Saturday, December 31, 2016

A year gone, a year to come

Since I did not write or review much this year, I thought I would at least end the year with a post on one of my favourite literary genres—classical poetry. Fittingly, a poem about New Year's Eve or New Year.

There was plenty to choose from. I read Alfred Lord Tennyson's The Death of the Old Year, Thomas Hardy's New Year's Eve, Christina Rossetti's Old and New Year Ditties, Robert Burns' Auld Lang Syne, Helen Hunt Jackson's New Year's Morning, D.H. Lawrence's New Year's Night, Sylvia Plath's New Year on Dartmoor, and John Clare's The Old Year.

I liked them all.

A lot of people look at the old year with sadness, regret, and emotion. And a lot of writing, and especially poetry, reflect those feelings. We remember it mostly as just another year when we grew old and where we could have done so much more, personally and professionally. Fortunately, our minds are trained to conveniently hide unhappy memories, if not erase them completely. Every passing year brings in its anguished wake a new year filled with renewed hope, optimism, and purpose of life, where we dream of doing better than we did in the previous year, and where we truly believe—"This is going to be my year. And I am going to make things happen for me and my family."

Of all the beautiful poems I read, the one that resonated with me this evening, hours before New Year, was The Year by American author-poet Ella Wheeler Wilcox (1850-1919). I thought it was realistic and balanced. I liked the way it bids goodbye to the Old Year and ushers in the New Year, depending on how you read it. And it rhymes very well too.

What can be said in New Year rhymes,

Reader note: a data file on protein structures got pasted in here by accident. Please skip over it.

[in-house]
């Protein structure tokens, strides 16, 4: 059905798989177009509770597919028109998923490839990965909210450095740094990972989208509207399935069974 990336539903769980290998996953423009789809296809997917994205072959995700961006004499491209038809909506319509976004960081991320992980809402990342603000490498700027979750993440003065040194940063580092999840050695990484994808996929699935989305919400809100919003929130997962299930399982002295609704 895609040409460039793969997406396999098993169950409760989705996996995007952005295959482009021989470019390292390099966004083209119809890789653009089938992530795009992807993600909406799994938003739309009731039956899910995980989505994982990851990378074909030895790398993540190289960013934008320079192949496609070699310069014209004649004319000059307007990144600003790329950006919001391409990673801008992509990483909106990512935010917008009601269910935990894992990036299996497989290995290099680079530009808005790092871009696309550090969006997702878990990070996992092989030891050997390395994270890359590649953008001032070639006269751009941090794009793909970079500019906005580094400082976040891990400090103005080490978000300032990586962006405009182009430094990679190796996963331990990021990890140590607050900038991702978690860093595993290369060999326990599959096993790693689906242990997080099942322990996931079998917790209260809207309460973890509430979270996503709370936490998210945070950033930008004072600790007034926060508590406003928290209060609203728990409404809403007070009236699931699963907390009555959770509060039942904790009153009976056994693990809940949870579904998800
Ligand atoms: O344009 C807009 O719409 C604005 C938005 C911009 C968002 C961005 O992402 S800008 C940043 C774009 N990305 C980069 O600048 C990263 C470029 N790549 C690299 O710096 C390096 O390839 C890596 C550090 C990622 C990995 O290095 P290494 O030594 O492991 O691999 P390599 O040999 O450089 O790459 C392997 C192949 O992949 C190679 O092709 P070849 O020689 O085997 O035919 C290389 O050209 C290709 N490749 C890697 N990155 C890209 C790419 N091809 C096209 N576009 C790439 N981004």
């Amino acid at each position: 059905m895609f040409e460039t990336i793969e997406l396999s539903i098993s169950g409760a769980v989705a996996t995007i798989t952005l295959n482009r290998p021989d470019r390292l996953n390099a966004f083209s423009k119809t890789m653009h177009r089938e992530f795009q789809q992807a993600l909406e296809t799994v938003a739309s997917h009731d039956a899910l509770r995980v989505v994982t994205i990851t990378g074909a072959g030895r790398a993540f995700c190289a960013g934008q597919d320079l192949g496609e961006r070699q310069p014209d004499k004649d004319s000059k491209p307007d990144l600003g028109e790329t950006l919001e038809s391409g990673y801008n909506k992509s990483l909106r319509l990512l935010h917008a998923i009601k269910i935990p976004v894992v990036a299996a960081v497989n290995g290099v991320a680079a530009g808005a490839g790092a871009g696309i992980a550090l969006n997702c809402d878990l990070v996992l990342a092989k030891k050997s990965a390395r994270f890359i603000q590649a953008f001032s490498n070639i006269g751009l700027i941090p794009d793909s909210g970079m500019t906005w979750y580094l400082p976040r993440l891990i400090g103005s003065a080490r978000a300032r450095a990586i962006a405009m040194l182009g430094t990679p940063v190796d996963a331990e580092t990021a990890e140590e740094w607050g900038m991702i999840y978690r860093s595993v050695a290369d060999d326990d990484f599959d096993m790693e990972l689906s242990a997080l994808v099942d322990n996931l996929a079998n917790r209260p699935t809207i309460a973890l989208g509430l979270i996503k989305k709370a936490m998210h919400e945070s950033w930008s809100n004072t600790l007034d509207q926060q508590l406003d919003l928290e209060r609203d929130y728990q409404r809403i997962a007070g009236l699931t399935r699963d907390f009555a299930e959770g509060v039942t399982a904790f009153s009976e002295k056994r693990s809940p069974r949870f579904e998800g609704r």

That's not been said a thousand times?

The new years come, the old years go,
We know we dream, we dream we know.

We rise up laughing with the light,
We lie down weeping with the night.

We hug the world until it stings,
We curse it then and sigh for wings.

We live, we love, we woo, we wed,
We wreathe our prides, we sheet our dead.

We laugh, we weep, we hope, we fear,
And that's the burden of a year.

Ella Wheeler's most famous poem was Solitude which gave us the equally famous opening lines:

Laugh, and the world laughs with you
Weep, and you weep alone.
For the sad old earth must borrow its mirth
But has trouble enough of its own.

I sincerely hope you will have lots of reasons to laugh in 2017 and beyond. I wish you a joyous New Year filled with health and happiness.


  1. A lovely choice of poem, Prashant. Reflective, beautiful, and lots to think about... Happy New Year!

  2. A perfect choice for a poem to begin the new year, Prashant. I hope you and your family have a wonderful 2017.

  3. Thanks for this, Prashant. Wonderful poem. Happy New Year to you and your family.

  4. That Wilcox poem is awesome. Love that

  5. Wishing you many reasons to laugh in 2017 too Prashant - Have a great year and thank you for all your support during 2016!

  6. I enjoy Ella's poems and have a collection of her poetry on my kindle. Her work ages well.

  7. Happy New Year Prashant, and thanks for the poem - I'd not come across it before, but it is an excellent new year choice.

  8. Happy New Year, Prashant! I liked this spotlight on poetry, very appropriate for this time.

  9. Prashant – Happy New Year and thanks for the poetry. I am looking forward to 2017, and not because 2016 was so bad. Last year was difficult, but I had a lot to be thankful for and a couple of nice victories along the way.

  10. Thank you, everyone! Happy New Year to all of you, too. I hope your lives are filled with joy and good books.